Tista' taqra bil- Malti.
Former Police Commissioner Lawrence Cutajar may have had a controversial stint at the helm of the police force, but this has not prevented him from earning over €12,000 in performance bonuses – excluding any bonus which may still be awarded for 2019.
The figures were tabled in Parliament by Home Affairs Minister Byron Camilleri in reply to a question by Nationalist MP Beppe Fenech Adami.
Mr Cutajar was appointed Police Commissioner on 1 August 2016 and earned a performance bonus of €2002.95 that year. The bonus amounts to 12% of his salary, set at Scale 2 in the government’s schedule of salary grades, and which amounted to €39,928 in 2016 – translating to €16,636.67 for the five months he served at the helm of the Malta Police Force that year.
Daphne Caruana Galizia’s murder dominated international coverage about Malta in 2017 but had no discernible impact on the bonus earned by Mr Cutajar that year. He earned a bonus of €4,876.08 in 2017, amounting to 12.1% of his salary, which increased to €40,019 in line with government’s salary scales.
His bonus actually went up in 2018, as he was awarded €5,582.52 that year, translating to 13.5% of his salary, set at €41,352 for the year.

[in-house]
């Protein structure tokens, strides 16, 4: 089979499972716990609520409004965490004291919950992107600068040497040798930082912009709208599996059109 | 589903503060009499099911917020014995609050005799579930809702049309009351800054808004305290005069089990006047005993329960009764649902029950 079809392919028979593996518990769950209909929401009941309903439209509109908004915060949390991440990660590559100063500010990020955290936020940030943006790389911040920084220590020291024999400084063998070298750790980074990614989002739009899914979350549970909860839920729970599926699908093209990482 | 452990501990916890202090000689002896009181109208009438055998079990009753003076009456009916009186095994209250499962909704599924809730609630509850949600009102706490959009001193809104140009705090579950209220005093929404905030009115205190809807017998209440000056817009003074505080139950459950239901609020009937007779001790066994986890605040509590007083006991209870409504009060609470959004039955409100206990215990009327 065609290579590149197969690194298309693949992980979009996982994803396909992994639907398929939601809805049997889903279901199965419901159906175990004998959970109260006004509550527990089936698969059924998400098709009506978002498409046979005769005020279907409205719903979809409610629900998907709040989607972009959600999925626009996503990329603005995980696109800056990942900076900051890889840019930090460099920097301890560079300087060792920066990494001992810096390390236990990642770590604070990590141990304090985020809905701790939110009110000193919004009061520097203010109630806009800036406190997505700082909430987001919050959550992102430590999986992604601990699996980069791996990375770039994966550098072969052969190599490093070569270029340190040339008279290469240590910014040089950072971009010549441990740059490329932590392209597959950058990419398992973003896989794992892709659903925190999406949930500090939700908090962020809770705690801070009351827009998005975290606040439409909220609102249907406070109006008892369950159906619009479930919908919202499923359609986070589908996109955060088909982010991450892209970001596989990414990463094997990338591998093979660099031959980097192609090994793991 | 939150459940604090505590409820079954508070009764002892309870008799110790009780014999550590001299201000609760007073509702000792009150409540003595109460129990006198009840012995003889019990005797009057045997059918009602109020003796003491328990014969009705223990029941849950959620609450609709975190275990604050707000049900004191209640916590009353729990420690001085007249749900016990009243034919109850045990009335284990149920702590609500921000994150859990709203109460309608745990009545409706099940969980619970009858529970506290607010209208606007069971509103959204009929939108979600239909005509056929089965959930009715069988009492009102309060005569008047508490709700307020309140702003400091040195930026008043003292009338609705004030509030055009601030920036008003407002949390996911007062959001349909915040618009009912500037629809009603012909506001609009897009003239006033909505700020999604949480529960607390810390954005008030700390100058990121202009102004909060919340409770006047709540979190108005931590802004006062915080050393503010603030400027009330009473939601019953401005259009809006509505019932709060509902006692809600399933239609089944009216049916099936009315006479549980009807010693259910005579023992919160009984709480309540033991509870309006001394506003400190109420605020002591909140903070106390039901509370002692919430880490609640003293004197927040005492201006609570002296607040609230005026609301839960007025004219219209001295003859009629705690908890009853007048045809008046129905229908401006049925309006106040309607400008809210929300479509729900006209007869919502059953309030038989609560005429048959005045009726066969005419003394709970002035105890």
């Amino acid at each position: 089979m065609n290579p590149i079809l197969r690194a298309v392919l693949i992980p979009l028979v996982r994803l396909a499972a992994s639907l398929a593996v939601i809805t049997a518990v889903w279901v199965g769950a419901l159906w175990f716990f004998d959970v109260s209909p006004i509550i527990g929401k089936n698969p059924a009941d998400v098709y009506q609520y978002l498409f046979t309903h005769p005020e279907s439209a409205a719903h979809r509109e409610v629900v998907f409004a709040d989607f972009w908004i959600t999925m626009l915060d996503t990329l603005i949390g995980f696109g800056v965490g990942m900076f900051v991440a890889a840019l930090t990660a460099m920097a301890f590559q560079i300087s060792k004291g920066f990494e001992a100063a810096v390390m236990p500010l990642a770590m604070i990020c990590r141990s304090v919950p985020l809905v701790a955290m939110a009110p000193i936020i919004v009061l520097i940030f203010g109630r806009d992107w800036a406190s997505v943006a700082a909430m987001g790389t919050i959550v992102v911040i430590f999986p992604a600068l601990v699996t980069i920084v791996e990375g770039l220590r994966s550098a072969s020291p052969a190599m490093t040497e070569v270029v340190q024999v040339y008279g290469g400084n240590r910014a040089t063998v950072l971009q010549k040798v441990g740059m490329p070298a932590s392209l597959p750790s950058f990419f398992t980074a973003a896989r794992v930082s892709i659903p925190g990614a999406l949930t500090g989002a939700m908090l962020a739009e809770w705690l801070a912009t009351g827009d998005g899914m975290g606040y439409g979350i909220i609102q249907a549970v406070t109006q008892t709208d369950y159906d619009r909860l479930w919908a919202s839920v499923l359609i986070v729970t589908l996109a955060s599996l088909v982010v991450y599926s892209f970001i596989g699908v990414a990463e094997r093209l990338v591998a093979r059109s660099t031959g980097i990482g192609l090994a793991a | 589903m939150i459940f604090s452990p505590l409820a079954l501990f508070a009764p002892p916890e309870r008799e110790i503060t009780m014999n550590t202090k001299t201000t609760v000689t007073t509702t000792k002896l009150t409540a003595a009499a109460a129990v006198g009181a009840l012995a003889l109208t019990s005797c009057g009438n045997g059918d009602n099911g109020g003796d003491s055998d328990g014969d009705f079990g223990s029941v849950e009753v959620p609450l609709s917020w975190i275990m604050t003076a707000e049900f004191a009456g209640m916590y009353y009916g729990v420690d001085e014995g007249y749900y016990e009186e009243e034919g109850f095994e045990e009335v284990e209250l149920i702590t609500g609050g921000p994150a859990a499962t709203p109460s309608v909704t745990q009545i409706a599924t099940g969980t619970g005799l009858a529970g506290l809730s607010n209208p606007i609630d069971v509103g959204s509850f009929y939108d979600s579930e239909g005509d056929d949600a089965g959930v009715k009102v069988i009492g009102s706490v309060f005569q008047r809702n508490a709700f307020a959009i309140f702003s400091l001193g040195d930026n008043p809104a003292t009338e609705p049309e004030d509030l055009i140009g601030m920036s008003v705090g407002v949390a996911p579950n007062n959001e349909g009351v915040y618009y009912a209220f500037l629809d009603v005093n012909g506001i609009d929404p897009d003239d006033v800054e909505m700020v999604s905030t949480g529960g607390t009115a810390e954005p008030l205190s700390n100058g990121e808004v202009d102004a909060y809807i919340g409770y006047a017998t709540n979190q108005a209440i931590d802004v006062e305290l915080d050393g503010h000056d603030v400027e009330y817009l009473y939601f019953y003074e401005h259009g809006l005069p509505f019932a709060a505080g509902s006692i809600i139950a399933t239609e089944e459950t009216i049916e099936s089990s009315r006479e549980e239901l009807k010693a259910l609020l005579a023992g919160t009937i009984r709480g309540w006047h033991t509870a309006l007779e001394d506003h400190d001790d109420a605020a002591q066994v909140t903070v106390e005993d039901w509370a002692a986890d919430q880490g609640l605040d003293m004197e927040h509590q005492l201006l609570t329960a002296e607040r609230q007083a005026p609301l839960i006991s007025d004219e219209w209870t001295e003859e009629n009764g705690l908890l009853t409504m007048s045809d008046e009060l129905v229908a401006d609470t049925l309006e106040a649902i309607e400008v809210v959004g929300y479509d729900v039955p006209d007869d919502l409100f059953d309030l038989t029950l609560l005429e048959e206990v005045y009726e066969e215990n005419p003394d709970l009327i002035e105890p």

The performance bonus for top police officials can be up to 15% of their basic salary, suggesting that Mr Cutajar’s performance was deemed to be more than satisfactory, in spite of the criticism he and the police force received during his term.
But it remains to be seen whether Mr Cutajar’s bonus will be much less for 2019, especially since both Prime Minister Robert Abela and his erstwhile rival for the post, Chris Fearne, insisted that he had to be removed in the wake of the political developments which ultimately led to Prime Minister Joseph Muscat stepping down. Mr Cutajar resigned earlier this month but was nevertheless appointed as a consultant on public safety and logistics by the Home Affairs Ministry on a contract reportedly worth €31,000 a year.